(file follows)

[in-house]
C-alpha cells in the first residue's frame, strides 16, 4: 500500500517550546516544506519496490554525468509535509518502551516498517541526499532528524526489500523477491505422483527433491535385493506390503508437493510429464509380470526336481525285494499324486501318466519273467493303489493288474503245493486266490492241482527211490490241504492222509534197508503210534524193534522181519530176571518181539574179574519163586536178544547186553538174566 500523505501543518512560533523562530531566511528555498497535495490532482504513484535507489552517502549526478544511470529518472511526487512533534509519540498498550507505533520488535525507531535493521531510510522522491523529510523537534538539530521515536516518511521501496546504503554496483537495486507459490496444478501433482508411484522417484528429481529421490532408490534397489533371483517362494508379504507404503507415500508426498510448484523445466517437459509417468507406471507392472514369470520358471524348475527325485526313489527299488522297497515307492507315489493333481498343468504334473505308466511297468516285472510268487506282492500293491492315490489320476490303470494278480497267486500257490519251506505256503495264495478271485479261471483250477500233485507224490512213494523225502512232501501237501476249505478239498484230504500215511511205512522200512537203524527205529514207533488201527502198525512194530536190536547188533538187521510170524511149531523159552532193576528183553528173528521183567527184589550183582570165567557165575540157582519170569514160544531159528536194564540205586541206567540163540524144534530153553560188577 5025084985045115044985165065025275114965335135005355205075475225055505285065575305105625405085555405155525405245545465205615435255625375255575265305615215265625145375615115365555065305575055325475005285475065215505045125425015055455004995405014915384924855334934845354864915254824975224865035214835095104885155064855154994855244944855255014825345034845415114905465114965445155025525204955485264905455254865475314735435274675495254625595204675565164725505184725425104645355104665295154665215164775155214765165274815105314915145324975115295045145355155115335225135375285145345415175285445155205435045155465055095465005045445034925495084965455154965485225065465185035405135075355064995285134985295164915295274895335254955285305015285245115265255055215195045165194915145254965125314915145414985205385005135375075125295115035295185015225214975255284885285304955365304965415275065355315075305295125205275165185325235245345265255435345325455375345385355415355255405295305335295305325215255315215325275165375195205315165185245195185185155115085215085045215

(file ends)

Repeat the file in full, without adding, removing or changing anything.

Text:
[in-house]
C-alpha cells in the first residue's frame, strides 16, 4: 500500500517550546516544506519496490554525468509535509518502551516498517541526499532528524526489500523477491505422483527433491535385493506390503508437493510429464509380470526336481525285494499324486501318466519273467493303489493288474503245493486266490492241482527211490490241504492222509534197508503210534524193534522181519530176571518181539574179574519163586536178544547186553538174566 500523505501543518512560533523562530531566511528555498497535495490532482504513484535507489552517502549526478544511470529518472511526487512533534509519540498498550507505533520488535525507531535493521531510510522522491523529510523537534538539530521515536516518511521501496546504503554496483537495486507459490496444478501433482508411484522417484528429481529421490532408490534397489533371483517362494508379504507404503507415500508426498510448484523445466517437459509417468507406471507392472514369470520358471524348475527325485526313489527299488522297497515307492507315489493333481498343468504334473505308466511297468516285472510268487506282492500293491492315490489320476490303470494278480497267486500257490519251506505256503495264495478271485479261471483250477500233485507224490512213494523225502512232501501237501476249505478239498484230504500215511511205512522200512537203524527205529514207533488201527502198525512194530536190536547188533538187521510170524511149531523159552532193576528183553528173528521183567527184589550183582570165567557165575540157582519170569514160544531159528536194564540205586541206567540163540524144534530153553560188577 5025084985045115044985165065025275114965335135005355205075475225055505285065575305105625405085555405155525405245545465205615435255625375255575265305615215265625145375615115365555065305575055325475005285475065215505045125425015055455004995405014915384924855334934845354864915254824975224865035214835095104885155064855154994855244944855255014825345034845415114905465114965445155025525204955485264905455254865475314735435274675495254625595204675565164725505184725425104645355104665295154665215164775155214765165274815105314915145324975115295045145355155115335225135375285145345415175285445155205435045155465055095465005045445034925495084965455154965485225065465185035405135075355064995285134985295164915295274895335254955285305015285245115265255055215195045165194915145254965125314915145414985205385005135375075125295115035295185015225214975255284885285304955365304965415275065355315075305295125205275165185325235245345265255435345325455375345385355415355255405295305335295305325215255315215325275165375195205315165185245195185185155115085215085045215